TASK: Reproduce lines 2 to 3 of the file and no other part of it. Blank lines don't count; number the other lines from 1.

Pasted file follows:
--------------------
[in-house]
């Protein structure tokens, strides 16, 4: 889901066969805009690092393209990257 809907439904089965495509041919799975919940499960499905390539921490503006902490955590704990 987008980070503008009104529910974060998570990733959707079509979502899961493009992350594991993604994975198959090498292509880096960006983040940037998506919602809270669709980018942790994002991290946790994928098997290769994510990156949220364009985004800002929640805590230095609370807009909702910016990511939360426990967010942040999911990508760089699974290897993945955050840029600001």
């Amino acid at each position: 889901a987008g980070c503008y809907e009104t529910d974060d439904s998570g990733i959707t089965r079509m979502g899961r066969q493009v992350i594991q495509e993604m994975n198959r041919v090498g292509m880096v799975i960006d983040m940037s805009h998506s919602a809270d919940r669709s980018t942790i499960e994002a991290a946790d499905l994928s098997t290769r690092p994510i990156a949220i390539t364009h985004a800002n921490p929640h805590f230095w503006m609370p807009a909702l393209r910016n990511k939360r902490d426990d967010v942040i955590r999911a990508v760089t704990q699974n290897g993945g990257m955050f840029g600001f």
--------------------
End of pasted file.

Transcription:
């Protein structure tokens, strides 16, 4: 889901066969805009690092393209990257 809907439904089965495509041919799975919940499960499905390539921490503006902490955590704990 987008980070503008009104529910974060998570990733959707079509979502899961493009992350594991993604994975198959090498292509880096960006983040940037998506919602809270669709980018942790994002991290946790994928098997290769994510990156949220364009985004800002929640805590230095609370807009909702910016990511939360426990967010942040999911990508760089699974290897993945955050840029600001």
């Amino acid at each position: 889901a987008g980070c503008y809907e009104t529910d974060d439904s998570g990733i959707t089965r079509m979502g899961r066969q493009v992350i594991q495509e993604m994975n198959r041919v090498g292509m880096v799975i960006d983040m940037s805009h998506s919602a809270d919940r669709s980018t942790i499960e994002a991290a946790d499905l994928s098997t290769r690092p994510i990156a949220i390539t364009h985004a800002n921490p929640h805590f230095w503006m609370p807009a909702l393209r910016n990511k939360r902490d426990d967010v942040i955590r999911a990508v760089t704990q699974n290897g993945g990257m955050f840029g600001f």